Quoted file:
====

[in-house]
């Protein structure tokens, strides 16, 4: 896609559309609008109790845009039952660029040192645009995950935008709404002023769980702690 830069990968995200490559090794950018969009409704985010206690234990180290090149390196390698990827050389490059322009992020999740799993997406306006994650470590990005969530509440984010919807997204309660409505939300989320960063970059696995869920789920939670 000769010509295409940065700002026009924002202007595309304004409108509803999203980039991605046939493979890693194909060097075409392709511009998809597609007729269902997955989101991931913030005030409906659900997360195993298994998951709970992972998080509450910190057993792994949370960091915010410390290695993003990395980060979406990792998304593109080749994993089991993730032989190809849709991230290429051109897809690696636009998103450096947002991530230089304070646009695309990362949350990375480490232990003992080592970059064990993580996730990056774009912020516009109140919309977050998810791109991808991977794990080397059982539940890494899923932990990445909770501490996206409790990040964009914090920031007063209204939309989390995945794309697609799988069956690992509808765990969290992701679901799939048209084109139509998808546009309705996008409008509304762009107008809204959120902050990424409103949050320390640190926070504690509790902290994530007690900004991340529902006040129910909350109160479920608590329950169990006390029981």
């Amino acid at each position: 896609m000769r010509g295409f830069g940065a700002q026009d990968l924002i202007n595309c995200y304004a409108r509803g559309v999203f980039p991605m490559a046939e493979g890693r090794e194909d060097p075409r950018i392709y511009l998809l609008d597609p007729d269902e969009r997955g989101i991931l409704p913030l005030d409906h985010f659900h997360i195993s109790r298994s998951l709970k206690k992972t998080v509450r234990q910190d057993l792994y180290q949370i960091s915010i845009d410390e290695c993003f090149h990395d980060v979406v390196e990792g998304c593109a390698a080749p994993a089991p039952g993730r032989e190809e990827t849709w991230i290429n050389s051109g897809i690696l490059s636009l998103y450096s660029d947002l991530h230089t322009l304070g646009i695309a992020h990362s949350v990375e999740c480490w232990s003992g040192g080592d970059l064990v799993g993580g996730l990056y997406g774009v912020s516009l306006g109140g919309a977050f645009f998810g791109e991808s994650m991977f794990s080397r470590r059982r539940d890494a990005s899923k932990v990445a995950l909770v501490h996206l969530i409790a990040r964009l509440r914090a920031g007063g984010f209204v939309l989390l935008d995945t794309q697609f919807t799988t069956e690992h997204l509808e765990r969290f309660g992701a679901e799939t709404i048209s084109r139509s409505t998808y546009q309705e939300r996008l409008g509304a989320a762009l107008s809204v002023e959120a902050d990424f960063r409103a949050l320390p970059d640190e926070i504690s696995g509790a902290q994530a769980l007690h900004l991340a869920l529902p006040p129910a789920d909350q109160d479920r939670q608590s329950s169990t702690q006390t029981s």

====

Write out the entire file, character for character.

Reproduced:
[in-house]
């Protein structure tokens, strides 16, 4: 896609559309609008109790845009039952660029040192645009995950935008709404002023769980702690 830069990968995200490559090794950018969009409704985010206690234990180290090149390196390698990827050389490059322009992020999740799993997406306006994650470590990005969530509440984010919807997204309660409505939300989320960063970059696995869920789920939670 000769010509295409940065700002026009924002202007595309304004409108509803999203980039991605046939493979890693194909060097075409392709511009998809597609007729269902997955989101991931913030005030409906659900997360195993298994998951709970992972998080509450910190057993792994949370960091915010410390290695993003990395980060979406990792998304593109080749994993089991993730032989190809849709991230290429051109897809690696636009998103450096947002991530230089304070646009695309990362949350990375480490232990003992080592970059064990993580996730990056774009912020516009109140919309977050998810791109991808991977794990080397059982539940890494899923932990990445909770501490996206409790990040964009914090920031007063209204939309989390995945794309697609799988069956690992509808765990969290992701679901799939048209084109139509998808546009309705996008409008509304762009107008809204959120902050990424409103949050320390640190926070504690509790902290994530007690900004991340529902006040129910909350109160479920608590329950169990006390029981």
């Amino acid at each position: 896609m000769r010509g295409f830069g940065a700002q026009d990968l924002i202007n595309c995200y304004a409108r509803g559309v999203f980039p991605m490559a046939e493979g890693r090794e194909d060097p075409r950018i392709y511009l998809l609008d597609p007729d269902e969009r997955g989101i991931l409704p913030l005030d409906h985010f659900h997360i195993s109790r298994s998951l709970k206690k992972t998080v509450r234990q910190d057993l792994y180290q949370i960091s915010i845009d410390e290695c993003f090149h990395d980060v979406v390196e990792g998304c593109a390698a080749p994993a089991p039952g993730r032989e190809e990827t849709w991230i290429n050389s051109g897809i690696l490059s636009l998103y450096s660029d947002l991530h230089t322009l304070g646009i695309a992020h990362s949350v990375e999740c480490w232990s003992g040192g080592d970059l064990v799993g993580g996730l990056y997406g774009v912020s516009l306006g109140g919309a977050f645009f998810g791109e991808s994650m991977f794990s080397r470590r059982r539940d890494a990005s899923k932990v990445a995950l909770v501490h996206l969530i409790a990040r964009l509440r914090a920031g007063g984010f209204v939309l989390l935008d995945t794309q697609f919807t799988t069956e690992h997204l509808e765990r969290f309660g992701a679901e799939t709404i048209s084109r139509s409505t998808y546009q309705e939300r996008l409008g509304a989320a762009l107008s809204v002023e959120a902050d990424f960063r409103a949050l320390p970059d640190e926070i504690s696995g509790a902290q994530a769980l007690h900004l991340a869920l529902p006040p129910a789920d909350q109160d479920r939670q608590s329950s169990t702690q006390t029981s």